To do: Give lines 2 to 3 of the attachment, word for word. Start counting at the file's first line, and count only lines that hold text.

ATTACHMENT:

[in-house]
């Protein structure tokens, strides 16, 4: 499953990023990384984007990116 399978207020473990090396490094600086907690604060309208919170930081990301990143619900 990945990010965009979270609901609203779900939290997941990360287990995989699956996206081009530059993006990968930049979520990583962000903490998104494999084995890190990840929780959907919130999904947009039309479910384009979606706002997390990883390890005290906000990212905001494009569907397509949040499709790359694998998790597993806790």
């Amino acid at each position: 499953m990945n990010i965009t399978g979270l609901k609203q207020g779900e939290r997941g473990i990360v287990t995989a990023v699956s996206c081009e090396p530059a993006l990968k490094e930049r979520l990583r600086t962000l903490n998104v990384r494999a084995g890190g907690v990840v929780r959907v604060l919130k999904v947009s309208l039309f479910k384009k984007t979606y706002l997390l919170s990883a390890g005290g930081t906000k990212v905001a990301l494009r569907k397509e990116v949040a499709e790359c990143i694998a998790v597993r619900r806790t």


């Protein structure tokens, strides 16, 4: 499953990023990384984007990116 399978207020473990090396490094600086907690604060309208919170930081990301990143619900 990945990010965009979270609901609203779900939290997941990360287990995989699956996206081009530059993006990968930049979520990583962000903490998104494999084995890190990840929780959907919130999904947009039309479910384009979606706002997390990883390890005290906000990212905001494009569907397509949040499709790359694998998790597993806790």
């Amino acid at each position: 499953m990945n990010i965009t399978g979270l609901k609203q207020g779900e939290r997941g473990i990360v287990t995989a990023v699956s996206c081009e090396p530059a993006l990968k490094e930049r979520l990583r600086t962000l903490n998104v990384r494999a084995g890190g907690v990840v929780r959907v604060l919130k999904v947009s309208l039309f479910k384009k984007t979606y706002l997390l919170s990883a390890g005290g930081t906000k990212v905001a990301l494009r569907k397509e990116v949040a499709e790359c990143i694998a998790v597993r619900r806790t």